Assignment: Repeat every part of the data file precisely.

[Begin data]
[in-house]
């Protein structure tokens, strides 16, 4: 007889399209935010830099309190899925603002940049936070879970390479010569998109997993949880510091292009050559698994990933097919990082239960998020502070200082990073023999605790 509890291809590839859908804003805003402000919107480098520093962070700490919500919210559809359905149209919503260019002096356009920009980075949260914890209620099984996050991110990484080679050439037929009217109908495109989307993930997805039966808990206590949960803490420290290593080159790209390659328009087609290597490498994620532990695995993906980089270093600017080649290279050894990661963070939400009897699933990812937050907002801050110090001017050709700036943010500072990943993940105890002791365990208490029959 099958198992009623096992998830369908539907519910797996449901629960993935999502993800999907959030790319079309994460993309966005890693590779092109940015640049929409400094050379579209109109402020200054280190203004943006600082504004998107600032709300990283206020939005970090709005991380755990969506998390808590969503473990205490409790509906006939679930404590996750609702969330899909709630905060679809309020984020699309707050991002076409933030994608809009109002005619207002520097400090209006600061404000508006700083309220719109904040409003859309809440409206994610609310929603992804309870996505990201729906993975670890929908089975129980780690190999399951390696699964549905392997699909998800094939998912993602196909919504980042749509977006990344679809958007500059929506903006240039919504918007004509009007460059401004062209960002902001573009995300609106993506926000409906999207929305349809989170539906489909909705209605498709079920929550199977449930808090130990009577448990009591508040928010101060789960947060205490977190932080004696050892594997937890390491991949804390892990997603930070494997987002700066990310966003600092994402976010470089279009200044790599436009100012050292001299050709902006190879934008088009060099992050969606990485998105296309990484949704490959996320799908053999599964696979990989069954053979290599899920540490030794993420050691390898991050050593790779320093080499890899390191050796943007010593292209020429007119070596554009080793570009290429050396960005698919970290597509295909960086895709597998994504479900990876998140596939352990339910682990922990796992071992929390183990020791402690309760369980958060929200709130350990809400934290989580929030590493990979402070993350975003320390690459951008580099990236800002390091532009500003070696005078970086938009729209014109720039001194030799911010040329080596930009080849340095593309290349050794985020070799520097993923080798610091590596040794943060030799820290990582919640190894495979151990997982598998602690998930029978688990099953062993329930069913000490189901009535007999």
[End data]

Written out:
[in-house]
């Protein structure tokens, strides 16, 4: 007889399209935010830099309190899925603002940049936070879970390479010569998109997993949880510091292009050559698994990933097919990082239960998020502070200082990073023999605790 509890291809590839859908804003805003402000919107480098520093962070700490919500919210559809359905149209919503260019002096356009920009980075949260914890209620099984996050991110990484080679050439037929009217109908495109989307993930997805039966808990206590949960803490420290290593080159790209390659328009087609290597490498994620532990695995993906980089270093600017080649290279050894990661963070939400009897699933990812937050907002801050110090001017050709700036943010500072990943993940105890002791365990208490029959 099958198992009623096992998830369908539907519910797996449901629960993935999502993800999907959030790319079309994460993309966005890693590779092109940015640049929409400094050379579209109109402020200054280190203004943006600082504004998107600032709300990283206020939005970090709005991380755990969506998390808590969503473990205490409790509906006939679930404590996750609702969330899909709630905060679809309020984020699309707050991002076409933030994608809009109002005619207002520097400090209006600061404000508006700083309220719109904040409003859309809440409206994610609310929603992804309870996505990201729906993975670890929908089975129980780690190999399951390696699964549905392997699909998800094939998912993602196909919504980042749509977006990344679809958007500059929506903006240039919504918007004509009007460059401004062209960002902001573009995300609106993506926000409906999207929305349809989170539906489909909705209605498709079920929550199977449930808090130990009577448990009591508040928010101060789960947060205490977190932080004696050892594997937890390491991949804390892990997603930070494997987002700066990310966003600092994402976010470089279009200044790599436009100012050292001299050709902006190879934008088009060099992050969606990485998105296309990484949704490959996320799908053999599964696979990989069954053979290599899920540490030794993420050691390898991050050593790779320093080499890899390191050796943007010593292209020429007119070596554009080793570009290429050396960005698919970290597509295909960086895709597998994504479900990876998140596939352990339910682990922990796992071992929390183990020791402690309760369980958060929200709130350990809400934290989580929030590493990979402070993350975003320390690459951008580099990236800002390091532009500003070696005078970086938009729209014109720039001194030799911010040329080596930009080849340095593309290349050794985020070799520097993923080798610091590596040794943060030799820290990582919640190894495979151990997982598998602690998930029978688990099953062993329930069913000490189901009535007999």